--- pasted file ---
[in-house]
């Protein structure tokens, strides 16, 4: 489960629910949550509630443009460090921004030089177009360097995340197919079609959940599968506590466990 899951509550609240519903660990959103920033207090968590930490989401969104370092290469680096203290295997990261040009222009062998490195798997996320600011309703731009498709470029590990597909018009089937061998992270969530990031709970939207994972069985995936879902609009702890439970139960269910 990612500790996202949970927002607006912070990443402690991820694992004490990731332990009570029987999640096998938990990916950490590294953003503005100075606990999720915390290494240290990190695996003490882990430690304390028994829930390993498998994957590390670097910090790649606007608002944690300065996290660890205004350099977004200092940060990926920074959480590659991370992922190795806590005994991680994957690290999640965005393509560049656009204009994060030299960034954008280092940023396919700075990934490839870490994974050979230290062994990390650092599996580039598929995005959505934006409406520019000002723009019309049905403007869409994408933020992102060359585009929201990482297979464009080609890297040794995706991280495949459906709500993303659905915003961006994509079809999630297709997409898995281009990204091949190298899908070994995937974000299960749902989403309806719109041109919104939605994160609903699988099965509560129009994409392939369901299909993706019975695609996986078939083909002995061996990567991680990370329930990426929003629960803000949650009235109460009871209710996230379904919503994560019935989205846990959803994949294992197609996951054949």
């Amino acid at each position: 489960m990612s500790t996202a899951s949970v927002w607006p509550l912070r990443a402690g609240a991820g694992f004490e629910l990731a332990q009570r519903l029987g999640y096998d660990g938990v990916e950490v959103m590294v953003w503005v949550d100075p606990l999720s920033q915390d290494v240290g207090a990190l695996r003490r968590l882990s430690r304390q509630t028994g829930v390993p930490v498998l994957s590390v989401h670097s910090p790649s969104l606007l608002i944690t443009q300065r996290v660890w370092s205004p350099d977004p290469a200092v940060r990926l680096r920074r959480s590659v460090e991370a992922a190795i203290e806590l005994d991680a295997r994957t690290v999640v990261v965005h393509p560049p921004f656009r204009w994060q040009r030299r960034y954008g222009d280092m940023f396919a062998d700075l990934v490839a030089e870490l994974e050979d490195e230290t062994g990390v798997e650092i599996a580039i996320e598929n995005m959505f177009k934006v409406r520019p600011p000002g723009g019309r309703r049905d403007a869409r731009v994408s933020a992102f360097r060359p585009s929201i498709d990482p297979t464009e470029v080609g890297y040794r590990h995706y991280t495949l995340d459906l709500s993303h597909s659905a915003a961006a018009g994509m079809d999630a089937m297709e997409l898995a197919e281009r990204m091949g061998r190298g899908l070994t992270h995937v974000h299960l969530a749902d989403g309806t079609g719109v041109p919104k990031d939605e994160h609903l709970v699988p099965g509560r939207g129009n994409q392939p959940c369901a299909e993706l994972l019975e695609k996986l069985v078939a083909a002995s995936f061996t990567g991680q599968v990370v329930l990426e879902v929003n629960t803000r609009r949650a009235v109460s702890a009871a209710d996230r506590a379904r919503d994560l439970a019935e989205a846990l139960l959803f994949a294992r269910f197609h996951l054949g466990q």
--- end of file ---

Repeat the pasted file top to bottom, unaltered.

[in-house]
């Protein structure tokens, strides 16, 4: 489960629910949550509630443009460090921004030089177009360097995340197919079609959940599968506590466990 899951509550609240519903660990959103920033207090968590930490989401969104370092290469680096203290295997990261040009222009062998490195798997996320600011309703731009498709470029590990597909018009089937061998992270969530990031709970939207994972069985995936879902609009702890439970139960269910 990612500790996202949970927002607006912070990443402690991820694992004490990731332990009570029987999640096998938990990916950490590294953003503005100075606990999720915390290494240290990190695996003490882990430690304390028994829930390993498998994957590390670097910090790649606007608002944690300065996290660890205004350099977004200092940060990926920074959480590659991370992922190795806590005994991680994957690290999640965005393509560049656009204009994060030299960034954008280092940023396919700075990934490839870490994974050979230290062994990390650092599996580039598929995005959505934006409406520019000002723009019309049905403007869409994408933020992102060359585009929201990482297979464009080609890297040794995706991280495949459906709500993303659905915003961006994509079809999630297709997409898995281009990204091949190298899908070994995937974000299960749902989403309806719109041109919104939605994160609903699988099965509560129009994409392939369901299909993706019975695609996986078939083909002995061996990567991680990370329930990426929003629960803000949650009235109460009871209710996230379904919503994560019935989205846990959803994949294992197609996951054949």
């Amino acid at each position: 489960m990612s500790t996202a899951s949970v927002w607006p509550l912070r990443a402690g609240a991820g694992f004490e629910l990731a332990q009570r519903l029987g999640y096998d660990g938990v990916e950490v959103m590294v953003w503005v949550d100075p606990l999720s920033q915390d290494v240290g207090a990190l695996r003490r968590l882990s430690r304390q509630t028994g829930v390993p930490v498998l994957s590390v989401h670097s910090p790649s969104l606007l608002i944690t443009q300065r996290v660890w370092s205004p350099d977004p290469a200092v940060r990926l680096r920074r959480s590659v460090e991370a992922a190795i203290e806590l005994d991680a295997r994957t690290v999640v990261v965005h393509p560049p921004f656009r204009w994060q040009r030299r960034y954008g222009d280092m940023f396919a062998d700075l990934v490839a030089e870490l994974e050979d490195e230290t062994g990390v798997e650092i599996a580039i996320e598929n995005m959505f177009k934006v409406r520019p600011p000002g723009g019309r309703r049905d403007a869409r731009v994408s933020a992102f360097r060359p585009s929201i498709d990482p297979t464009e470029v080609g890297y040794r590990h995706y991280t495949l995340d459906l709500s993303h597909s659905a915003a961006a018009g994509m079809d999630a089937m297709e997409l898995a197919e281009r990204m091949g061998r190298g899908l070994t992270h995937v974000h299960l969530a749902d989403g309806t079609g719109v041109p919104k990031d939605e994160h609903l709970v699988p099965g509560r939207g129009n994409q392939p959940c369901a299909e993706l994972l019975e695609k996986l069985v078939a083909a002995s995936f061996t990567g991680q599968v990370v329930l990426e879902v929003n629960t803000r609009r949650a009235v109460s702890a009871a209710d996230r506590a379904r919503d994560l439970a019935e989205a846990l139960l959803f994949a294992r269910f197609h996951l054949g466990q």